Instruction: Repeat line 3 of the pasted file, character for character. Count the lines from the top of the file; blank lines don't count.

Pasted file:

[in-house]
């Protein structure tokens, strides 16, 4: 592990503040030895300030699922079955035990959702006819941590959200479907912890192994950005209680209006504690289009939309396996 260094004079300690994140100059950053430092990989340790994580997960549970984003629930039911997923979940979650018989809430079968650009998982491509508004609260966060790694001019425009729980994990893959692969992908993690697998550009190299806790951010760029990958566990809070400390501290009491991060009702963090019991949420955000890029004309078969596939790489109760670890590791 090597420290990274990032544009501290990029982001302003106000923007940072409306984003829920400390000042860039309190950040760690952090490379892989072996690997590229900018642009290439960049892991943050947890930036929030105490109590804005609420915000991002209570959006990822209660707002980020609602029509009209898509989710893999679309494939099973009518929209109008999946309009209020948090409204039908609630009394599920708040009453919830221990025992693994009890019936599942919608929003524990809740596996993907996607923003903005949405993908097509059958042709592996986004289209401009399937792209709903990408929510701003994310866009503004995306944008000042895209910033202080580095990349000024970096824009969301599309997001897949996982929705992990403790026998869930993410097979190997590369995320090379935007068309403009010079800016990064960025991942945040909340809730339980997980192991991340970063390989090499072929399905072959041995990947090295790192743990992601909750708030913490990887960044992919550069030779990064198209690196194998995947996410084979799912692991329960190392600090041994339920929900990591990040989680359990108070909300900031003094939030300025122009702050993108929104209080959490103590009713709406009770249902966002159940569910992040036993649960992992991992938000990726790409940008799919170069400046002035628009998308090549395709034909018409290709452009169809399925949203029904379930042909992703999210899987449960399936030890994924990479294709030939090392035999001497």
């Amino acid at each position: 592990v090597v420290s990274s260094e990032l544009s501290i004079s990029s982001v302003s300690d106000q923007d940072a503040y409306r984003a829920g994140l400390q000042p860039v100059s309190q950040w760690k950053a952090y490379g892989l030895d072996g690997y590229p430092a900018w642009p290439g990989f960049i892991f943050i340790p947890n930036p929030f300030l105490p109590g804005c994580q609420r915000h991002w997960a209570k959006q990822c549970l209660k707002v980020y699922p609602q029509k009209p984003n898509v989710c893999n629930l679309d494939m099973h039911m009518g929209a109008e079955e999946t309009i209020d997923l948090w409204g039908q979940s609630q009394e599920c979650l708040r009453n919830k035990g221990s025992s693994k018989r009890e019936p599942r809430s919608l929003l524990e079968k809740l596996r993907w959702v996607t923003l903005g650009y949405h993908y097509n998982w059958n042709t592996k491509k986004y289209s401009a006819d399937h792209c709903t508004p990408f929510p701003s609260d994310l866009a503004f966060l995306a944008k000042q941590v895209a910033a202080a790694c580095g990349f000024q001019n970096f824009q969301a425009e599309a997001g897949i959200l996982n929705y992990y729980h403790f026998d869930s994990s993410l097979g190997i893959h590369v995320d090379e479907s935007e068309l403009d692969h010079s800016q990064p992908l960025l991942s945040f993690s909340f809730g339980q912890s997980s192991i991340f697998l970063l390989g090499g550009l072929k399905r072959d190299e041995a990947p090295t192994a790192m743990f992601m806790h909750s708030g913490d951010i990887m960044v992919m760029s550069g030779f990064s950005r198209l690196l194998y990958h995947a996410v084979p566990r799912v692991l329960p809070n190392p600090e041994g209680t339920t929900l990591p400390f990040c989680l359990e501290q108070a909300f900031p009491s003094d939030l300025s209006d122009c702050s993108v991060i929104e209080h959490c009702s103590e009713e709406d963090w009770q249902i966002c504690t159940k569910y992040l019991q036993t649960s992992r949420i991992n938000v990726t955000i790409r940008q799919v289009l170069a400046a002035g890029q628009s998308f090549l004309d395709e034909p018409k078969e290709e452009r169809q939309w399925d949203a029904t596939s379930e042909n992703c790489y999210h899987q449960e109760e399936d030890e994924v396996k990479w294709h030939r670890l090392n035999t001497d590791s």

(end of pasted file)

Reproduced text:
């Amino acid at each position: 592990v090597v420290s990274s260094e990032l544009s501290i004079s990029s982001v302003s300690d106000q923007d940072a503040y409306r984003a829920g994140l400390q000042p860039v100059s309190q950040w760690k950053a952090y490379g892989l030895d072996g690997y590229p430092a900018w642009p290439g990989f960049i892991f943050i340790p947890n930036p929030f300030l105490p109590g804005c994580q609420r915000h991002w997960a209570k959006q990822c549970l209660k707002v980020y699922p609602q029509k009209p984003n898509v989710c893999n629930l679309d494939m099973h039911m009518g929209a109008e079955e999946t309009i209020d997923l948090w409204g039908q979940s609630q009394e599920c979650l708040r009453n919830k035990g221990s025992s693994k018989r009890e019936p599942r809430s919608l929003l524990e079968k809740l596996r993907w959702v996607t923003l903005g650009y949405h993908y097509n998982w059958n042709t592996k491509k986004y289209s401009a006819d399937h792209c709903t508004p990408f929510p701003s609260d994310l866009a503004f966060l995306a944008k000042q941590v895209a910033a202080a790694c580095g990349f000024q001019n970096f824009q969301a425009e599309a997001g897949i959200l996982n929705y992990y729980h403790f026998d869930s994990s993410l097979g190997i893959h590369v995320d090379e479907s935007e068309l403009d692969h010079s800016q990064p992908l960025l991942s945040f993690s909340f809730g339980q912890s997980s192991i991340f697998l970063l390989g090499g550009l072929k399905r072959d190299e041995a990947p090295t192994a790192m743990f992601m806790h909750s708030g913490d951010i990887m960044v992919m760029s550069g030779f990064s950005r198209l690196l194998y990958h995947a996410v084979p566990r799912v692991l329960p809070n190392p600090e041994g209680t339920t929900l990591p400390f990040c989680l359990e501290q108070a909300f900031p009491s003094d939030l300025s209006d122009c702050s993108v991060i929104e209080h959490c009702s103590e009713e709406d963090w009770q249902i966002c504690t159940k569910y992040l019991q036993t649960s992992r949420i991992n938000v990726t955000i790409r940008q799919v289009l170069a400046a002035g890029q628009s998308f090549l004309d395709e034909p018409k078969e290709e452009r169809q939309w399925d949203a029904t596939s379930e042909n992703c790489y999210h899987q449960e109760e399936d030890e994924v396996k990479w294709h030939r670890l090392n035999t001497d590791s």